Global warming and climate change has been an ongoing conversation for world leaders for decades. However, it’s not until now that the conversation has reached a boiling point.

The climate scientists have said there is no more time, no more political debates, serious action needs to be taken now.

In Australia, Former Prime Minister John Howard committed Australia to put a trading emissions trading scheme.

 ‘Stabilising atmospheric concentrations of greenhouse gases will be difficult, but not impossible. We do not have to sacrifice our economic prosperity to tackle the problem.”

Former Australian Prime Minister John Howard

“I will also be announcing a ‘cap and trade emissions trading system that will help Australia substantially lower our domestic greenhouse gas emissions at the lowest cost.” 

Former Australian Prime Minister John Howard

“Sadly, Australia and leaders around the world failed to heed these warnings. Global greenhouse emissions have continued to sky-rocket and we are now experiencing the existential threat of dangerous climate change.”

– Scott Hamilton, Ticker CLIMATE

However, as long as the climate debate has continued, there are always two sides to the argument. The things that are most damaging to our planet, also financially and economically support thousands of people and livelihoods.

Climate Wars

As the COP-26 climate event approaches at a rapid pace, Australian lawmakers are struggling to reach an agreement over net-zero targets. The Nationals have continued to withhold their support for a net-zero plan.

As the world transitions away from coal, Australia seems reluctant to consider a future without it. Country coal towns and the Australian economy rely heavily on the coal industry. However, it is crucial that Australia now paves its way in a new direction.

The coal industry gives thousands of Australians jobs, but when the rest of the world moves away from coal, Australia’s exporting opportunities will no longer be there.

That’s why it’s essential to create a plan, so people are not left in dead-end industries and we’re in line with the rest of the world in tackling climate change.

John Grimes is the Chief Executive of the Smart Energy Council, the independent, not-for-profit body for the Australian smart energy industry thinks the Morrison will be dragged “kicking and screaming” to committing to net-zero target by 2050 at the upcoming COP26 in Glasgow.

“That’s [net-zero by 2050] is the bare minimum.”

– John Grimes, CEO, Smart Energy Council

https://twitter.com/TurnbullMalcolm/status/1449216364242112516

Global Race To Zero Summit

This will be one of the biggest virtual climate events in 2021.

The Summit will explore the opportunities that emerge from taking action on climate change and provide a clear pathway forward for governments, citizens, and companies.

Taking place just 10 days before the G20 meeting in Rome, on 30-31 of October, and in the lead up to the critical COP26 meeting in Glasgow from 31 October–12 November, this event will be instrumental in influencing ambitious global action.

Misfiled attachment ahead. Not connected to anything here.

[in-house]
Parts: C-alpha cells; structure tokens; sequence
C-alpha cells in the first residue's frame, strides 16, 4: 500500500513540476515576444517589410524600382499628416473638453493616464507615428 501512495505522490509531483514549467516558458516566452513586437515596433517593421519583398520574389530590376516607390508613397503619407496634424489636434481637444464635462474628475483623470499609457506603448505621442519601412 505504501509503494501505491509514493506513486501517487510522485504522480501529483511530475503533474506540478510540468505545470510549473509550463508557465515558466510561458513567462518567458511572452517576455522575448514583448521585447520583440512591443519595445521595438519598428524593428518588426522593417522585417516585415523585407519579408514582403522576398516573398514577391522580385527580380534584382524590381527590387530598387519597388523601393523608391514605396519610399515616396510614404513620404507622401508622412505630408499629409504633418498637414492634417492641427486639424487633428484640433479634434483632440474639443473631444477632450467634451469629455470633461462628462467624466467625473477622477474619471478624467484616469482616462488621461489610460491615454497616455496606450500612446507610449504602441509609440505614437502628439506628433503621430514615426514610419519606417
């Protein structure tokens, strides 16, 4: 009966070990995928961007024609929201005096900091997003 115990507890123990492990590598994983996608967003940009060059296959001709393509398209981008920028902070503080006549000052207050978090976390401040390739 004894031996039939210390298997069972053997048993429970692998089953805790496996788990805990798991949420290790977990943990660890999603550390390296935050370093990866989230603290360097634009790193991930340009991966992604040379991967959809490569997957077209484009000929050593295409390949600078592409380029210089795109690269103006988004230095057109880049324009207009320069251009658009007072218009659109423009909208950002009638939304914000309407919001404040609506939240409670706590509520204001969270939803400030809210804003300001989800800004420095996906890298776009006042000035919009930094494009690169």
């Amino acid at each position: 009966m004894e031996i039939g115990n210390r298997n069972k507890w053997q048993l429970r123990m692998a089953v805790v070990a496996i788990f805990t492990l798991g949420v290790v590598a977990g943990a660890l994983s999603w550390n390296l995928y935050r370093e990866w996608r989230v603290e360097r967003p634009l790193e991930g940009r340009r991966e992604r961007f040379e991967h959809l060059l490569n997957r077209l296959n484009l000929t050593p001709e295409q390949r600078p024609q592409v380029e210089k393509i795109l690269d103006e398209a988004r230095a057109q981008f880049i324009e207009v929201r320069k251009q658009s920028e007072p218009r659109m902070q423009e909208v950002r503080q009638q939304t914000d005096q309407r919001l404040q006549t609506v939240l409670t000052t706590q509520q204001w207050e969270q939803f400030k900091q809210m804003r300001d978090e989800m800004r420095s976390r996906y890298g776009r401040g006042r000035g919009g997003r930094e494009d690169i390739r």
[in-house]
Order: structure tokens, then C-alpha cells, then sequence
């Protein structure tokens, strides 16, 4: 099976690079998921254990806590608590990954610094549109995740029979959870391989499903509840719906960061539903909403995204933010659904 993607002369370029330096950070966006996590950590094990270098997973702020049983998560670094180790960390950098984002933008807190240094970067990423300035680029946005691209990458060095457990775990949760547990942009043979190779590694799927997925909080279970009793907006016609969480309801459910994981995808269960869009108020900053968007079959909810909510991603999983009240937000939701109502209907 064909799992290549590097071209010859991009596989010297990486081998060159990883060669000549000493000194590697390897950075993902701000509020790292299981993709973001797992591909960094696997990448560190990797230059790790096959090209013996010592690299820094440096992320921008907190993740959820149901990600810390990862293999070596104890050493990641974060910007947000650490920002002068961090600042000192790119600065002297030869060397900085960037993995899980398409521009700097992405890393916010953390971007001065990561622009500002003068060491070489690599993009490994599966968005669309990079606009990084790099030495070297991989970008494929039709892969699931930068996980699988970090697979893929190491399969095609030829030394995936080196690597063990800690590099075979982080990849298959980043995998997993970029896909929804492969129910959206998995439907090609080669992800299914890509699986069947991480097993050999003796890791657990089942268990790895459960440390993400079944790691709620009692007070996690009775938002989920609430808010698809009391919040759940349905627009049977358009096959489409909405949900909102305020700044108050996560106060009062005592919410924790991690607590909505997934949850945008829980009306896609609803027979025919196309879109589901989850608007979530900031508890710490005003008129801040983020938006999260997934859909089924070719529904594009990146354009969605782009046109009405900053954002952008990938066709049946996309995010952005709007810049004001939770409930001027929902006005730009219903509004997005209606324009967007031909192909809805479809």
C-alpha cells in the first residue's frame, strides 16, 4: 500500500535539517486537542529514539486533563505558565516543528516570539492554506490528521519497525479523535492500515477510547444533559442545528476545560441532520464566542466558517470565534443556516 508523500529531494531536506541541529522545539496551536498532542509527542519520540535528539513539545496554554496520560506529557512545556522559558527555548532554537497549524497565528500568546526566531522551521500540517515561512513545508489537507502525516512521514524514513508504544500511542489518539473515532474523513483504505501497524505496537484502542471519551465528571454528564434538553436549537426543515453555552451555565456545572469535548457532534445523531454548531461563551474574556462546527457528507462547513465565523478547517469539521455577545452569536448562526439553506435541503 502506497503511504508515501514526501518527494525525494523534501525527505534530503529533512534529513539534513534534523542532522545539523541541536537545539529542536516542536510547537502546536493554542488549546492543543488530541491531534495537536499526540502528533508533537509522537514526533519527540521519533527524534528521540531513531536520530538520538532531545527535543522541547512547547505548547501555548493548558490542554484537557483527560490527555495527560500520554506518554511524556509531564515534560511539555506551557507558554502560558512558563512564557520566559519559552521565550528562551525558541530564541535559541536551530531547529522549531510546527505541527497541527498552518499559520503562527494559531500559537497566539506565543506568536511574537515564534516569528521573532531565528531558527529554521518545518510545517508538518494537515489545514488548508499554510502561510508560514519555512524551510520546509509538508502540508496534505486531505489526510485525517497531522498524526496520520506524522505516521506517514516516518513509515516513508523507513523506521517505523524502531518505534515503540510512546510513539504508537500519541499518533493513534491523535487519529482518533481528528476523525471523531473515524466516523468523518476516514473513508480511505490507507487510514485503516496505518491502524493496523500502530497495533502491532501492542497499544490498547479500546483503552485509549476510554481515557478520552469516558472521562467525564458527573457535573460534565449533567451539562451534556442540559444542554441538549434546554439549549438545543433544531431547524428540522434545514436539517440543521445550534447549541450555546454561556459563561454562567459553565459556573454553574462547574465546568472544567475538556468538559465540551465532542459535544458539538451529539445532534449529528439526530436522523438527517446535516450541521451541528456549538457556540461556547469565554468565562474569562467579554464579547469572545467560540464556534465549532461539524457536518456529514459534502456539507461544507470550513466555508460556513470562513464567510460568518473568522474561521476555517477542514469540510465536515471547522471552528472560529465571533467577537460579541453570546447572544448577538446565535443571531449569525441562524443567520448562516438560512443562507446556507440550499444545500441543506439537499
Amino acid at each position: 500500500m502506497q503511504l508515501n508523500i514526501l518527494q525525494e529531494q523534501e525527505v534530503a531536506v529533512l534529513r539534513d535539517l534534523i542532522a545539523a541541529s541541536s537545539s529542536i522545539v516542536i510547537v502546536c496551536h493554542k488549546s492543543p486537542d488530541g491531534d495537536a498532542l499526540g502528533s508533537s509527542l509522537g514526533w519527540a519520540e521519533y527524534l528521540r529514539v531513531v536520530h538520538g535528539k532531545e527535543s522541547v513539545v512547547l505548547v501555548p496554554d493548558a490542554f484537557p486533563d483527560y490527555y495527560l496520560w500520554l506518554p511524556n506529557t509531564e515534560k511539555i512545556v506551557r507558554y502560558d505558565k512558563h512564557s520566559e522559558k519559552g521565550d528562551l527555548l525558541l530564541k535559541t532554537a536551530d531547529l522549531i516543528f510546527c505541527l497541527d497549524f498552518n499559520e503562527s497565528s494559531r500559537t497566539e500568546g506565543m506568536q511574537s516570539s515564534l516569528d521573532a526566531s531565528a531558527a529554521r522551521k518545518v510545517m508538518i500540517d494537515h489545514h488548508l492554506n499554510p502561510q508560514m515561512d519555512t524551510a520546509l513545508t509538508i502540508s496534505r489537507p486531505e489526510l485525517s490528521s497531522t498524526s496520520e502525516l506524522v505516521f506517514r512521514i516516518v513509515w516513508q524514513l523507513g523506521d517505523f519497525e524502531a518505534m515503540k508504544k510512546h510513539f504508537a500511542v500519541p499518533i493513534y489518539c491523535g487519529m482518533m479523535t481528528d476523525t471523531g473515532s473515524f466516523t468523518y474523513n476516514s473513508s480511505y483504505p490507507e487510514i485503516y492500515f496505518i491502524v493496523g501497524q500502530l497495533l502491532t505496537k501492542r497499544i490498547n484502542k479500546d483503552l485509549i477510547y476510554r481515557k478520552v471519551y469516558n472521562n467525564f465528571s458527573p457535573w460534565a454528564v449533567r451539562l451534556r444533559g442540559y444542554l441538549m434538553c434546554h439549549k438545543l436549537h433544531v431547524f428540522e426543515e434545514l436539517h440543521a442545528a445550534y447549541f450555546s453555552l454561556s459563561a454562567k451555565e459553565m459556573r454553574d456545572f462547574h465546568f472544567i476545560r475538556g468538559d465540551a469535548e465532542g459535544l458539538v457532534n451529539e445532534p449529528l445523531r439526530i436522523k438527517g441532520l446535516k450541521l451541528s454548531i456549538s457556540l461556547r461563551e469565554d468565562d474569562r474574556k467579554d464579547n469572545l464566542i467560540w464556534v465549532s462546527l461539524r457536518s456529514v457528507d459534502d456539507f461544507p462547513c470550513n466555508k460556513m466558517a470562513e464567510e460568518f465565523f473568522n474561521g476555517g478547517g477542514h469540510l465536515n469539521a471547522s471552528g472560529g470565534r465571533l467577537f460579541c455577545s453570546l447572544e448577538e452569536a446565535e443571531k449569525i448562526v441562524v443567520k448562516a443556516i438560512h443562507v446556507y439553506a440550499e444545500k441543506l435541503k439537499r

Insert video promo: Global Race to Zero Summit – We Demand Change

Register here for free: https://t.co/3X4J0UdMag

https://twitter.com/StarScientific_/status/1448517960096628739

https://twitter.com/SDHamiltonVIC/status/1449547035288358914

 

Watch the full episode here: https://tickeroriginals.co/2021/10/18/the-race-to-zero/

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Ticker Views

How well are America’s governing institutions holding up? | ticker VIEWS

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This week, two branches of the government of the United States, as established by the Constitution of the United States, face clear and present dangers – actions of contempt – that threaten the rule of law in the United States

Contempt challenges for congress and the supreme court

The House of Representatives will begin the process of punishing, by seeking criminal prosecution, a man named Stephen Bannon, a former aide to President Donald Trump who continued to serve as an unofficial advisor in the last years of Trump’s term.

Bannon was with Trump and in conversations with Trump in the days leading up to the deadly insurrection on January 6, whose purpose was to stop the certification by Congress of the 2020 presidential election and the peaceful transfer of power to Joe Biden, who won the election.

BRUCE WOLPE ON Former Trump Aide Steve Bannon is under fire for not cooperating with the investigation in the January 6 capitol riots

The House of Representatives has established a Select Committee to investigate all aspects of the insurrection:  what happened, who was responsible, what plans were in place to protect the Capitol, what was the chain of command and steps taken to send forces to put down the violence and clear the Capitol.